Microsoft claims to have invested $100 billion in Bing search
In the antitrust case against Google Search initiated by the U.S. Department of Justice, Microsoft’s CEO, Satya Nadella, has taken the stand as a witness. While such hearings are typically conducted in the public eye, on this occasion, proceedings were kept private owing to Google’s prior request for confidentiality.
However, statements made by Nadella at the event have been relayed by media present on-site, encompassing several segments for those interested in parsing through.
Satya Nadella articulated that Microsoft has, thus far, poured a staggering $100 billion into developing and fortifying its Bing search engine. Even with a market share trailing behind Google, Microsoft remains resolute in its conviction that it can carve a meaningful niche in the online search industry. Nadella opined that search or online searching represents the apex of software categories. Despite Microsoft’s marginal footprint in this arena, it remains unyielding in its commitment to Bing.
Nadella illuminated that Microsoft repeatedly extended overtures to Google, seeking the development of novel features, but was met with indifference. These sought-after features would enable advertisers on Google’s platform to seamlessly transition to Microsoft’s Bing. In essence, Google would furnish an API interface, permitting clients to oscillate between Google and Bing’s advertising platforms with ease. Google has consistently refrained from responding to such Microsoft entreaties.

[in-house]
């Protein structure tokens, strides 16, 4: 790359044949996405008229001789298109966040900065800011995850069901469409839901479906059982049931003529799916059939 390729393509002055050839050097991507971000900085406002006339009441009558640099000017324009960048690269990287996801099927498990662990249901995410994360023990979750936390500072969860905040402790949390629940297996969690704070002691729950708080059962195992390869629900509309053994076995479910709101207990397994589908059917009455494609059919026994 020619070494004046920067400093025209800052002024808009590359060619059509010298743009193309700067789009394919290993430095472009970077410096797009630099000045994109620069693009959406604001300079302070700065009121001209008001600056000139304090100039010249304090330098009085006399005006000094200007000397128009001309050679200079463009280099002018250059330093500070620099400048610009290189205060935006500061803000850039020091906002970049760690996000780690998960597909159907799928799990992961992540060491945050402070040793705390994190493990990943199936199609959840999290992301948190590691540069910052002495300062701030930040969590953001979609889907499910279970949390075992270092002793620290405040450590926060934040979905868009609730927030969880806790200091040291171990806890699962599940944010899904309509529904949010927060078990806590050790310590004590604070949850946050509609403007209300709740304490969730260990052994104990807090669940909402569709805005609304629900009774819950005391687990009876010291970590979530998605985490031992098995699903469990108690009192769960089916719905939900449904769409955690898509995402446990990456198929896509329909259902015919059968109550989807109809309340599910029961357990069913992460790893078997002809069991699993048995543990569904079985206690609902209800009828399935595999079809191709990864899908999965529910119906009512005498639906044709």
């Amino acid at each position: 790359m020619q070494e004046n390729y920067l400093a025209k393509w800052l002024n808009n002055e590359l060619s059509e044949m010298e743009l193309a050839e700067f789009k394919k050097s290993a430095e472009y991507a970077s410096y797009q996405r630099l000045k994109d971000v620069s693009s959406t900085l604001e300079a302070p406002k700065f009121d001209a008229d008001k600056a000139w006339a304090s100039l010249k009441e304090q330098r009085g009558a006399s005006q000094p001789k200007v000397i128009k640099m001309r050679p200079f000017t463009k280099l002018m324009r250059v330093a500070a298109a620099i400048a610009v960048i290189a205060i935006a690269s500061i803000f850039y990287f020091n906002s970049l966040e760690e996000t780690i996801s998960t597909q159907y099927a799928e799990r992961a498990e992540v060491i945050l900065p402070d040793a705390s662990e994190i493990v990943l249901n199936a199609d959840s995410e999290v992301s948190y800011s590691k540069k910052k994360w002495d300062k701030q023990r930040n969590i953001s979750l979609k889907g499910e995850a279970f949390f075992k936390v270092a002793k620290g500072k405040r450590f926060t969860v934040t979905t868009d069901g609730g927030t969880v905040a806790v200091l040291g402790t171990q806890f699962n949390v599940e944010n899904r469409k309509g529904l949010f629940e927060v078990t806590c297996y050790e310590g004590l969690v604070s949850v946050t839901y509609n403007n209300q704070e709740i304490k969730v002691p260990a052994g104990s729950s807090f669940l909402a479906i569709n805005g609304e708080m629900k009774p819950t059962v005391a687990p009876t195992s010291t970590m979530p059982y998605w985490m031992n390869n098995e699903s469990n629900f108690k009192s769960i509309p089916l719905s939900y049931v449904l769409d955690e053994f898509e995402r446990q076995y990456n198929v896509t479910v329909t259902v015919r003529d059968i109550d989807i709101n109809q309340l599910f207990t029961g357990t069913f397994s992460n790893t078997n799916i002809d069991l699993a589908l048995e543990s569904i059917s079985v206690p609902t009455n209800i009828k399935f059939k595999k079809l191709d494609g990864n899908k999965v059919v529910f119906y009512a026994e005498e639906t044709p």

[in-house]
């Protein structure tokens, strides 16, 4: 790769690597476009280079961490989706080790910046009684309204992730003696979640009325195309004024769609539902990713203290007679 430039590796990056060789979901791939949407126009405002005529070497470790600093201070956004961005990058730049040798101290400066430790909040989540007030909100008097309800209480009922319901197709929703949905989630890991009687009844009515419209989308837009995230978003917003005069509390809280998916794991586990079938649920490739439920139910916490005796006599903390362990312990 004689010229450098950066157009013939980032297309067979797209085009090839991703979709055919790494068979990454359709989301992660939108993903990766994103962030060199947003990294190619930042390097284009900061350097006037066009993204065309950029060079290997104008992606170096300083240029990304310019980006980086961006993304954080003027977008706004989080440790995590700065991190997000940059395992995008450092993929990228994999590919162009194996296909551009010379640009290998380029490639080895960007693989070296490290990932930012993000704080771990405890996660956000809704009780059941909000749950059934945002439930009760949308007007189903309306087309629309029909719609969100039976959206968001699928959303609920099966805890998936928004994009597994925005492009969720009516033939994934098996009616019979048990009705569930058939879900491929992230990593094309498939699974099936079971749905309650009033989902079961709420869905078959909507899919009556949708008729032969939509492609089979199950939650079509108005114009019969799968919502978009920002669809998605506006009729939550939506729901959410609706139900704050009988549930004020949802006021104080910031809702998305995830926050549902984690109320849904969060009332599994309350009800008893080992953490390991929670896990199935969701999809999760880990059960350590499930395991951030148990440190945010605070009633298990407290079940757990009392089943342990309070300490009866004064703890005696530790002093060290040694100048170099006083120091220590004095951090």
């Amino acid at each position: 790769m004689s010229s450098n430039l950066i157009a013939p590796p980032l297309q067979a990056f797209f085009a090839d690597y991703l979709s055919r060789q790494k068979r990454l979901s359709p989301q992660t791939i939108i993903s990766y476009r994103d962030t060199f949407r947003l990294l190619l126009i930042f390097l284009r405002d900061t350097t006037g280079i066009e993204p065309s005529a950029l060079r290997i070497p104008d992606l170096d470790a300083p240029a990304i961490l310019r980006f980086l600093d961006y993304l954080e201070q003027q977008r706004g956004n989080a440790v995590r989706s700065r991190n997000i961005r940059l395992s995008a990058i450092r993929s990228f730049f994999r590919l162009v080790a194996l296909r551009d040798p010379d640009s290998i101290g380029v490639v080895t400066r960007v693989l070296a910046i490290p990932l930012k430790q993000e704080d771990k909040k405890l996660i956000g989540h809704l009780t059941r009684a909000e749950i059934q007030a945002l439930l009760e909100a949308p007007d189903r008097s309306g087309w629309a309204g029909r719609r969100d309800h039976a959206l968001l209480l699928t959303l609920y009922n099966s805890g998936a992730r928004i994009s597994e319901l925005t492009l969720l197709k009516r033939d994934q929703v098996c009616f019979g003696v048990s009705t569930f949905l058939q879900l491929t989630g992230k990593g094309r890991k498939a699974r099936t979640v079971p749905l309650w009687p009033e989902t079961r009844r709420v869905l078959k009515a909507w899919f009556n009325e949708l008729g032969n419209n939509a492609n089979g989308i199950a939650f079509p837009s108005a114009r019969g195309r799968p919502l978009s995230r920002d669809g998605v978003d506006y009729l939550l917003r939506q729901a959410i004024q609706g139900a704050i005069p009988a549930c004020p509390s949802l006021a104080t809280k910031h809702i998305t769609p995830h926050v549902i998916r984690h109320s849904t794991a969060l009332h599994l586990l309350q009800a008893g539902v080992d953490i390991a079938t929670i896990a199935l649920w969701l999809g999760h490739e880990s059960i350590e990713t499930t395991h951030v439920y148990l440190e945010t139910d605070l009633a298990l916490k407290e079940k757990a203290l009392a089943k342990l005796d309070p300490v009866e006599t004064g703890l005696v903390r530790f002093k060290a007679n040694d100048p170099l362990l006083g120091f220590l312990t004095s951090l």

Annually, Microsoft approaches Apple with proposals for collaboration, aspiring to become the default search engine within Safari, iOS Spotlight, or Siri. Yet, Apple has consistently demurred. Contrarily, Apple’s alliance with Google spans numerous years, during which Google compensates Apple handsomely for preserving its status as the default search engine.
Nadella provocatively posits: Were Google the sole contender in the market, would it still remunerate Apple? He further postulated that Apple is capitalizing on Microsoft’s offerings to elevate the tariffs they garner from Google.
Nadella contended that, currently, the most straightforward platform to modify the default search engine is Windows, while it’s significantly more challenging on mobile devices.
Many Windows aficionados might dispute this claim, especially given that Windows 10/11 disallows users from altering the default search engine within the search bar. The pre-installed Microsoft Edge primarily utilizes Bing, compelling users to navigate through settings to transition from Bing to Google. This process, in essence, mirrors the procedures on iPhone and Android devices, exhibiting comparable levels of complexity.